Tuesday, October 4, 2011
Places vs. Things
I’ve always said if I struck it rich (as Jeeves would say “the contingency is a remote one, sir”), I would love to travel extensively. I’m not the least bit interested in owning a big house, driving a fancy car, or wearing designer clothes. It’s not that I’m ultra humble, or that I don’t like nice things, but I’m pretty content with the “stuff” of my life. Sometimes I walk around my house in utter astonishment muttering “thank you Jesus, for my palace!” I recognize the obvious disparity between my possessions and those of ninety percent of the world. On my best days I’m practically overwhelmed with gratitude.
No, what I covet on my worst days and dream of on my better ones is to see the places that decorate this blue ball in the universe. Mind you, I’ve been blessed with more travel than the average Joe. Back in my career days with Reading Rainbow I traversed the big 48, and even spent a month in
. I wondered at the waterfowl and complex ecosystem of the mighty Hawaii Chesapeake Bay. I watched in awe as millions of bats left their guano laden cave at dusk to consume billions of mosquitos somewhere near the Mexican border. I hiked the Highline Trail in on the 4th of July and stood face to face with a papa big horn sheep and his harem. I cried overlooking a vast chasm on the way from Glacier National Park Montana Estes Park, Colorado to . I’ve met interesting people, from a model train expert in Aspen New Jersey to the pig wrastlers at the Pomona County Fair in . I stood on the eye of the Statue of Liberty while it was being restored back in the 1980’s. California
Places have personalities. Much like people, you have to get to know them a little bit to find out the lovely things about them. Some wow you immediately, some grow on you, and some just aren’t your kind of ice cream. But I sure would love to try a few more flavors.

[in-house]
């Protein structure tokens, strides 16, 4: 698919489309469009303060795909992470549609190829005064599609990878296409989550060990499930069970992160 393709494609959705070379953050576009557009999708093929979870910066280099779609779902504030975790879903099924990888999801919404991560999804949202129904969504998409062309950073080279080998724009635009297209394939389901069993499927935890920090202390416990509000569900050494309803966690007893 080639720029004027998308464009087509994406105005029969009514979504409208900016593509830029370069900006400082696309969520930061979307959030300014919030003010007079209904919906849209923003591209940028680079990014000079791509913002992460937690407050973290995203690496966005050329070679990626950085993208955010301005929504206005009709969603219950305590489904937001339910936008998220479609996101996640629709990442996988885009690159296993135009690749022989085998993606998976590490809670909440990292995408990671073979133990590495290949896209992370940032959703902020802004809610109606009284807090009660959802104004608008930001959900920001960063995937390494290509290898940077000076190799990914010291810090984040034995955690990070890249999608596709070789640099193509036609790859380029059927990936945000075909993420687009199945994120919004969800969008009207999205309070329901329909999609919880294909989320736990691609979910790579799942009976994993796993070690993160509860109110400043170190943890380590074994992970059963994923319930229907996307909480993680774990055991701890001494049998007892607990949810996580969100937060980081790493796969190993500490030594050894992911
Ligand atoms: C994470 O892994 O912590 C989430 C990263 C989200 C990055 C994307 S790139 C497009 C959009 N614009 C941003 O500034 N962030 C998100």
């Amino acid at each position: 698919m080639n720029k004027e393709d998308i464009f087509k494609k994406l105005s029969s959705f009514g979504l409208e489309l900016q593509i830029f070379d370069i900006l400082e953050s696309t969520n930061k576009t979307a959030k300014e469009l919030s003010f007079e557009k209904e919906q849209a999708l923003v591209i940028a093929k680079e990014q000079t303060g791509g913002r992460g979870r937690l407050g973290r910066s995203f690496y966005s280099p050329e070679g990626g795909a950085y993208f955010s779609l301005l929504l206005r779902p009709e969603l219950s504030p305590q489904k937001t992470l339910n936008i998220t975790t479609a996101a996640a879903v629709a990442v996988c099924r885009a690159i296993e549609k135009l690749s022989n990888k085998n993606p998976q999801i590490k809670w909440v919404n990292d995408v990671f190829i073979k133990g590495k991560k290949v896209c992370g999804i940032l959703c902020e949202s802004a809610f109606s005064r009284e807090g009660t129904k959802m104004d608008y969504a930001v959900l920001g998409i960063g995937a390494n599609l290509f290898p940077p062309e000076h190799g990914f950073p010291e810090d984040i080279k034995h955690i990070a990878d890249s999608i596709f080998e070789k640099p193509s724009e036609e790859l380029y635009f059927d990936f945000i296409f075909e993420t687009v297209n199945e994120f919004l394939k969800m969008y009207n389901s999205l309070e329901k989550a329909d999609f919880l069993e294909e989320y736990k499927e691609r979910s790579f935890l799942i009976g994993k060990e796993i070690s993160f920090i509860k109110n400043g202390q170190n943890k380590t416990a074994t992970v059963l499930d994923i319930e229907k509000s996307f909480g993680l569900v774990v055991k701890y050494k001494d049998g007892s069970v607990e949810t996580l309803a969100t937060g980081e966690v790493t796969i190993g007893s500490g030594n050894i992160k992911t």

For example, I want to visit
Dulwich College in where Ernest Shackleton’s 23 foot whaler, the James Caird is on display. (That open wooden boat travelled 800 miles in the England and was a vital tool in the rescue of Shackleton’s men from their ordeal near the frozen South Pole – but that’s another story). In all my travels I still haven’t seen the Arctic Sea Grand Canyon. More than anything, I want to set my feet in the Holy City of Jerusalem. That, my friends, is one piece of real estate lots of people seem to want to get their hands on…
Alas, I haven’t struck it rich, and right about now with 3 teenagers in the house and the ongoing recovery from a wildly perilous car accident, I won’t be trompsing about in my wayfaring boots anytime soon.
There is one place that captures my heart more than any other. That place is heaven. Some of my my most dearly held secrets contain my thoughts about that celestial homeland. Our ancient father Abraham’s feelings about that promised land mirror my own: “For he was looking forward to the city with foundations, whose architect and builder is God.” Hebrews 11:10 The appeal of heaven is hard to overstate. John the Revelator tries to use human language to describe something that defies words. Images foreign to our 21st century imaginations seem weird. Some folks would have you believe that heaven is not really a place, but a state of mind. I don’t buy that one. Rivers, cities, streets…these are all the stuff of places. No, it will be a real, solid, substantive whereabouts alright. This world will seem like the wispy shadow land. That place will team with life and love and freedom. (For a great fictional story about the “realness” of heaven, try C.S. Lewis’ The Great Divorce).
In the long run, it’s places I prefer to things. But honestly, I couldn’t care less if heaven were a barn. The appeal of heaven is my Jesus. Without Him, it’s not heaven at all. The most beautiful place in the world is hopelessly boring and sterile without the key ingredient: Relationship. And eternally speaking, relationship with God is the passport to the wonder and joy of heaven.
For now, I’m hoping to make this broken place just a wee bit better for some of the other dwellers on this planet. But when my ticket home comes through, watch out for the woman that’s like a “short, brunette streak of light” (to paraphrase Cary Grant in “Arsenic and Old Lace”). My pilgrim road days will be over. My true travellin’ days will have just begun!
Your friend on the pilgrim road,